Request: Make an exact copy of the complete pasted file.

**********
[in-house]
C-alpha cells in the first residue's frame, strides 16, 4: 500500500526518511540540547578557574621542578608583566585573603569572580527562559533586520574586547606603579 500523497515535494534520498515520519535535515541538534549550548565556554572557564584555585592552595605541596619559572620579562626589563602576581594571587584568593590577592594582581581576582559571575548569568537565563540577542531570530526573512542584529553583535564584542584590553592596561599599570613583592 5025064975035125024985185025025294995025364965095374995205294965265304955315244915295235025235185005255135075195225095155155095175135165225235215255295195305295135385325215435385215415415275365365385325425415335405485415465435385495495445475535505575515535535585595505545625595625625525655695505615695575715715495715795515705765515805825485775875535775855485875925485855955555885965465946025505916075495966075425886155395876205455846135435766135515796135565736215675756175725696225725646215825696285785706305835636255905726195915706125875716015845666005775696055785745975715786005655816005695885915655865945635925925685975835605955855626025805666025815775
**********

[in-house]
C-alpha cells in the first residue's frame, strides 16, 4: 500500500526518511540540547578557574621542578608583566585573603569572580527562559533586520574586547606603579 500523497515535494534520498515520519535535515541538534549550548565556554572557564584555585592552595605541596619559572620579562626589563602576581594571587584568593590577592594582581581576582559571575548569568537565563540577542531570530526573512542584529553583535564584542584590553592596561599599570613583592 5025064975035125024985185025025294995025364965095374995205294965265304955315244915295235025235185005255135075195225095155155095175135165225235215255295195305295135385325215435385215415415275365365385325425415335405485415465435385495495445475535505575515535535585595505545625595625625525655695505615695575715715495715795515705765515805825485775875535775855485875925485855955555885965465946025505916075495966075425886155395876205455846135435766135515796135565736215675756175725696225725646215825696285785706305835636255905726195915706125875716015845666005775696055785745975715786005655816005695885915655865945635925925685975835605955855626025805666025815775